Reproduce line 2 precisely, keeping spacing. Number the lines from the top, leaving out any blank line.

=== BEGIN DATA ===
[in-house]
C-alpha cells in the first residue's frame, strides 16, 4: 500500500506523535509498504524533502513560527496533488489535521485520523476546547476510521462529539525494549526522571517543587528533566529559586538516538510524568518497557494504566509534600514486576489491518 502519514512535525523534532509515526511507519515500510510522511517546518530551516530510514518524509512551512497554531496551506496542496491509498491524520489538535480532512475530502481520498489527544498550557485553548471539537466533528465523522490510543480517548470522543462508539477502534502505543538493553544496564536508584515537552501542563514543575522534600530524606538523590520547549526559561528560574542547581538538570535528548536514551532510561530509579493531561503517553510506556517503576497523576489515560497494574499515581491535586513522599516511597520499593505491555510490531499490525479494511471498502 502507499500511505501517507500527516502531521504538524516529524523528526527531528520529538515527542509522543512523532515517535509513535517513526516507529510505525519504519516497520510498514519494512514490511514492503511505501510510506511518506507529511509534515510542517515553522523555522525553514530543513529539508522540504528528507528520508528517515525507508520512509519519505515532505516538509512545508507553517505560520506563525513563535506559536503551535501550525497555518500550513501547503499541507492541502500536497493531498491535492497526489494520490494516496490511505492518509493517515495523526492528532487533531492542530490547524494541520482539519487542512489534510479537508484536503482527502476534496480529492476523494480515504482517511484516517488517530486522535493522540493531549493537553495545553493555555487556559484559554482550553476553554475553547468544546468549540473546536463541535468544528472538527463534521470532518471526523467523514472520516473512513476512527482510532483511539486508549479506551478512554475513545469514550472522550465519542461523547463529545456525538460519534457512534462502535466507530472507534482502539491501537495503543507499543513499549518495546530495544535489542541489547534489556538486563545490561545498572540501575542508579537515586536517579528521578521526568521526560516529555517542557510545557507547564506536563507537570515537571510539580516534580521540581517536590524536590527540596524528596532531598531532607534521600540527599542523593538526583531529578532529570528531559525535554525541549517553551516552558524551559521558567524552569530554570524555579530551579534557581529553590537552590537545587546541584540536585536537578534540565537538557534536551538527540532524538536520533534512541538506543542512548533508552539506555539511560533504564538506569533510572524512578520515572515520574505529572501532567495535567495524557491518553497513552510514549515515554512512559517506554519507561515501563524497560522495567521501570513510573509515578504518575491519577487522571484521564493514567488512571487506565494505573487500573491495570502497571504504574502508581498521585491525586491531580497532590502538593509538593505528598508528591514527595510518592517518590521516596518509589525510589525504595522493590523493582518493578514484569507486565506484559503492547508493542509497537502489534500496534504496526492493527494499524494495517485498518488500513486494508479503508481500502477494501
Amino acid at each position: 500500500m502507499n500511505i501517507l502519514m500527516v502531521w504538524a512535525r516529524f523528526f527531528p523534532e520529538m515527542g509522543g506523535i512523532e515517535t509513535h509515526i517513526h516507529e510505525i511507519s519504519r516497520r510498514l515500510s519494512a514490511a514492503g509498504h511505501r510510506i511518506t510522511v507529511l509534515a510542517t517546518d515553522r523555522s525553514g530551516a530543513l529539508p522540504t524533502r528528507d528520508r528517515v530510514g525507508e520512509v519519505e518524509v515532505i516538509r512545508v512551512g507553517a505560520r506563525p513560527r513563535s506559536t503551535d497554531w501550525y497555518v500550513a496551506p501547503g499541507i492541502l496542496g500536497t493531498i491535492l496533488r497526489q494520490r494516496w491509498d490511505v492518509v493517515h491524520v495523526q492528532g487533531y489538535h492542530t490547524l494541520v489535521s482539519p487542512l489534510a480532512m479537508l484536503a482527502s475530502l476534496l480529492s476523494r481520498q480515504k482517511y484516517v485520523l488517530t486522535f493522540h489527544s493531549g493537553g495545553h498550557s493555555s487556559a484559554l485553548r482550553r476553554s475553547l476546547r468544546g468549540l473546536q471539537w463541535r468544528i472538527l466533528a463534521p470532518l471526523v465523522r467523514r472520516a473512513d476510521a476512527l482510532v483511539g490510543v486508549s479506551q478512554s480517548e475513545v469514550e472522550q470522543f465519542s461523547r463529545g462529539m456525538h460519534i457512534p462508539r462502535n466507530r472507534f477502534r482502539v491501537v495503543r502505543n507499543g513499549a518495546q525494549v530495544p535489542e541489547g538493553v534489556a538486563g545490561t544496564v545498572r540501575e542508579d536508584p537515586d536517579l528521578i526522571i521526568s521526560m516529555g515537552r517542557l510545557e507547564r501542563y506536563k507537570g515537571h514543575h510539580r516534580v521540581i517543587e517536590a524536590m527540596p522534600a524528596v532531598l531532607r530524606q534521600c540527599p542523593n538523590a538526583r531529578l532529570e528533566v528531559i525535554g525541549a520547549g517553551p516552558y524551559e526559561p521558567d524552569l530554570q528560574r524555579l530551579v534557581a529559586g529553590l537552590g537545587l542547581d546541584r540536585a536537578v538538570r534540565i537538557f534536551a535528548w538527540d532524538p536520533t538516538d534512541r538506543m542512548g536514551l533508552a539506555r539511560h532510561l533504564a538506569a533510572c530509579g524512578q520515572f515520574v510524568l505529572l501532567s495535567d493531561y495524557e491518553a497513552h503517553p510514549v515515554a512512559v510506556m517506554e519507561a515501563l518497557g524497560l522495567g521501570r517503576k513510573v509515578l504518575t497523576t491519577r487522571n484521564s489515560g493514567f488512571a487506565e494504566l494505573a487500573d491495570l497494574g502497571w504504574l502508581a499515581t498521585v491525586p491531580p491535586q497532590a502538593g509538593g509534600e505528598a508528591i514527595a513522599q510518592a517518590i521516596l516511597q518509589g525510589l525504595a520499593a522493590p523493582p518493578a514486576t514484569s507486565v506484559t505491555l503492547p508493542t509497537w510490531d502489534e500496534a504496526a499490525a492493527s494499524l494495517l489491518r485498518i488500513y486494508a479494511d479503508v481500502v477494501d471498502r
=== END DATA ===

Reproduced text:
C-alpha cells in the first residue's frame, strides 16, 4: 500500500506523535509498504524533502513560527496533488489535521485520523476546547476510521462529539525494549526522571517543587528533566529559586538516538510524568518497557494504566509534600514486576489491518 502519514512535525523534532509515526511507519515500510510522511517546518530551516530510514518524509512551512497554531496551506496542496491509498491524520489538535480532512475530502481520498489527544498550557485553548471539537466533528465523522490510543480517548470522543462508539477502534502505543538493553544496564536508584515537552501542563514543575522534600530524606538523590520547549526559561528560574542547581538538570535528548536514551532510561530509579493531561503517553510506556517503576497523576489515560497494574499515581491535586513522599516511597520499593505491555510490531499490525479494511471498502 502507499500511505501517507500527516502531521504538524516529524523528526527531528520529538515527542509522543512523532515517535509513535517513526516507529510505525519504519516497520510498514519494512514490511514492503511505501510510506511518506507529511509534515510542517515553522523555522525553514530543513529539508522540504528528507528520508528517515525507508520512509519519505515532505516538509512545508507553517505560520506563525513563535506559536503551535501550525497555518500550513501547503499541507492541502500536497493531498491535492497526489494520490494516496490511505492518509493517515495523526492528532487533531492542530490547524494541520482539519487542512489534510479537508484536503482527502476534496480529492476523494480515504482517511484516517488517530486522535493522540493531549493537553495545553493555555487556559484559554482550553476553554475553547468544546468549540473546536463541535468544528472538527463534521470532518471526523467523514472520516473512513476512527482510532483511539486508549479506551478512554475513545469514550472522550465519542461523547463529545456525538460519534457512534462502535466507530472507534482502539491501537495503543507499543513499549518495546530495544535489542541489547534489556538486563545490561545498572540501575542508579537515586536517579528521578521526568521526560516529555517542557510545557507547564506536563507537570515537571510539580516534580521540581517536590524536590527540596524528596532531598531532607534521600540527599542523593538526583531529578532529570528531559525535554525541549517553551516552558524551559521558567524552569530554570524555579530551579534557581529553590537552590537545587546541584540536585536537578534540565537538557534536551538527540532524538536520533534512541538506543542512548533508552539506555539511560533504564538506569533510572524512578520515572515520574505529572501532567495535567495524557491518553497513552510514549515515554512512559517506554519507561515501563524497560522495567521501570513510573509515578504518575491519577487522571484521564493514567488512571487506565494505573487500573491495570502497571504504574502508581498521585491525586491531580497532590502538593509538593505528598508528591514527595510518592517518590521516596518509589525510589525504595522493590523493582518493578514484569507486565506484559503492547508493542509497537502489534500496534504496526492493527494499524494495517485498518488500513486494508479503508481500502477494501